Budapest LGBT groups aim to change perception as new laws weigh down…
Sándor Steigler, a Budapest resident, is the president of the Rainbow Mission Foundation. He answered some questions about the RMF, its film festival, Pride Week, and the status of LGBT people in Hungary.
TELL US A LITTLE ABOUT THE RMF?
The Rainbow Mission Foundation was established by LGBT associations that had previously organised Budapest Pride. The first LGBT festival in Hungary (the first ever held in formerly socialist countries) was held in 1993. I’ve helped organize in it for six years (three years as curator).
WHAT IS THE FOCUS OF THE ORGANIZATION?
Our goal is to show the public our daily lives, via films, for example, to show that we are not “freaks”. We are humans, too! We work, love and have families; or at least we try to (current law just doesn’t allow it). We just do not have the same chance to have a full life. Current law does not provide equal rights, even if we are all entitled to it.
HOW IS THE GLBT COMMUNITY DOING IN HUNGARY? WHAT ARE THE CHALLENGES?
Just like people throughout society, we are diverse as well. Not every gay, lesbian, bisexual or transgender individual thinks the same way. This year we would really like Think to get the LGBT community to stand as one to fight for rights more effectively. We’re convinced that, by joining together, the Budapest Pride March could finally advance the cause of LGBT rights in Hungary.
DO YOU BELIEVE THE GOVERNMENT’S MEDIA RULES AND OTHER EFFORTS ARE DIRECTLY AIMED AT YOU?
Yes. The new media law will impact the representation of LGBT people in television and on the radio, especially the public service media. LGBT organizations have been attacked in the past in the name of protecting the family and young children, and based on the relevant parts of the media law, it’s plausible that it will be used to limit representations of LGBT individuals in the news. But what we need to call attention to and protest is the new constitution that is in the works, drafts of which exclude same-sex couples from the institution of marriage.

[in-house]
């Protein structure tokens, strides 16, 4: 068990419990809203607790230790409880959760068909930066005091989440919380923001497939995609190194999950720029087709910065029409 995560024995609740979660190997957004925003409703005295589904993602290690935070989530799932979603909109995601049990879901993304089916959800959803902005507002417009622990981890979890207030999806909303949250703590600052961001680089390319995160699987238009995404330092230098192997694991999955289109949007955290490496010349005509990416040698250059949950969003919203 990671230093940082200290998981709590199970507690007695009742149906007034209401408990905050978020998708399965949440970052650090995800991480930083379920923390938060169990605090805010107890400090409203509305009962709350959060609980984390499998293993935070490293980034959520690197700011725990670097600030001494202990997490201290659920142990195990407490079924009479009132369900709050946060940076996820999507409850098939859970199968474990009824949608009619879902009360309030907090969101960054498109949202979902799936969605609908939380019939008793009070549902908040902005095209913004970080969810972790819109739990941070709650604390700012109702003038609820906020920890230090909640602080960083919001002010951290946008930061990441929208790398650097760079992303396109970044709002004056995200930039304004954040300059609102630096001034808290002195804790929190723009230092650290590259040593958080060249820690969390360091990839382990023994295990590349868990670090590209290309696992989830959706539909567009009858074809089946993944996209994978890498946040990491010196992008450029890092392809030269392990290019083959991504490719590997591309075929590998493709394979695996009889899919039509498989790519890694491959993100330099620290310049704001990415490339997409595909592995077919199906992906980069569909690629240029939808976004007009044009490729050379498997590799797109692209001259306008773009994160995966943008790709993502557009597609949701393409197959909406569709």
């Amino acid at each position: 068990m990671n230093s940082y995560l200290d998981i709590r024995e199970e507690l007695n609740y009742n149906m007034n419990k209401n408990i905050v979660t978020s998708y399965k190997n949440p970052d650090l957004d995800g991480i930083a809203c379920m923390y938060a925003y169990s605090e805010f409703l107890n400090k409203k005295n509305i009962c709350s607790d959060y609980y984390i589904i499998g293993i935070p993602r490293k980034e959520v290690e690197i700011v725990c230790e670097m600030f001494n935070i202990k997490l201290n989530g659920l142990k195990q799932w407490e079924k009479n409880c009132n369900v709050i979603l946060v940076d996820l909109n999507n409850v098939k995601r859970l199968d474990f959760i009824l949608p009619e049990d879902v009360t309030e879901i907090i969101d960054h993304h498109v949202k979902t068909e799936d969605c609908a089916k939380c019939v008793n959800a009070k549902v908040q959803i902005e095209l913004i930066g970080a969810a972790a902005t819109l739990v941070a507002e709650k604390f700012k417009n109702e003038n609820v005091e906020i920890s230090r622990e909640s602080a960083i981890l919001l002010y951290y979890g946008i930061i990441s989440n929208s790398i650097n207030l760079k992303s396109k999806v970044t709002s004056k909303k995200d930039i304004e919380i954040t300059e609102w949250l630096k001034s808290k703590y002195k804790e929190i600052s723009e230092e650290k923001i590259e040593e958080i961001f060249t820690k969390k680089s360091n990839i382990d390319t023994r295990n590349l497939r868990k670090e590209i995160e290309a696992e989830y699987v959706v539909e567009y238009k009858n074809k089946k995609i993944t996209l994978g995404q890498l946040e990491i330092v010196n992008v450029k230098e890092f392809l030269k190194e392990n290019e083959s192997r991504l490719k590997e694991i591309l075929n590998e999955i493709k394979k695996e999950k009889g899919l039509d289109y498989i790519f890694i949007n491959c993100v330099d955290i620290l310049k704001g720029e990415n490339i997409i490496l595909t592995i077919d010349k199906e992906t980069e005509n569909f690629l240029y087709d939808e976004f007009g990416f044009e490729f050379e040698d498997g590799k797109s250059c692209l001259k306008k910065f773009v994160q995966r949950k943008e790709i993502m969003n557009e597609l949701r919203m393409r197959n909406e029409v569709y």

HOW CAN PEOPLE HELP? WHO HAS HELPED BEFORE?
People can help the most if they come to our programs and get a real picture of LGBT people, thereby reducing the strong bias against LGBT people in Hungary. The festival’s films, the workshops and the Gay Dignity March should help tear down prejudice. Many people get information from television, but if they personally attend, they’ll see that our community is, in fact, multihued. Leading up to Budapest Pride, we’ve organized some parties for the friends of the festival, where they can meet the organizers, and they can contribute to the festival with the entrance fee.
As a reaction to the ban, several foreign organizations offered their help and showed their solidarity. Many have promised to continue to support the Gay Dignity Marches.
WHAT WOULD HAVE TO HAPPEN FOR THE WORK OF YOUR FOUNDATION TO BE COMPLETED AND PERMANENTLY SUCCESSFUL?
The goal is to gain full equality before the law. As this is, achieved the Gay Pride March will increasingly become a more cheerful parade where, focused on celebrating the community’s diversity, as in many Western European countries. But we also commemorate the New York gays and transvestites, who were tired of the constant police harassment and stood up for themselves in 1969. Stonewall’s anniversary reelections in the year ahead means the message is even more timely today than ever before.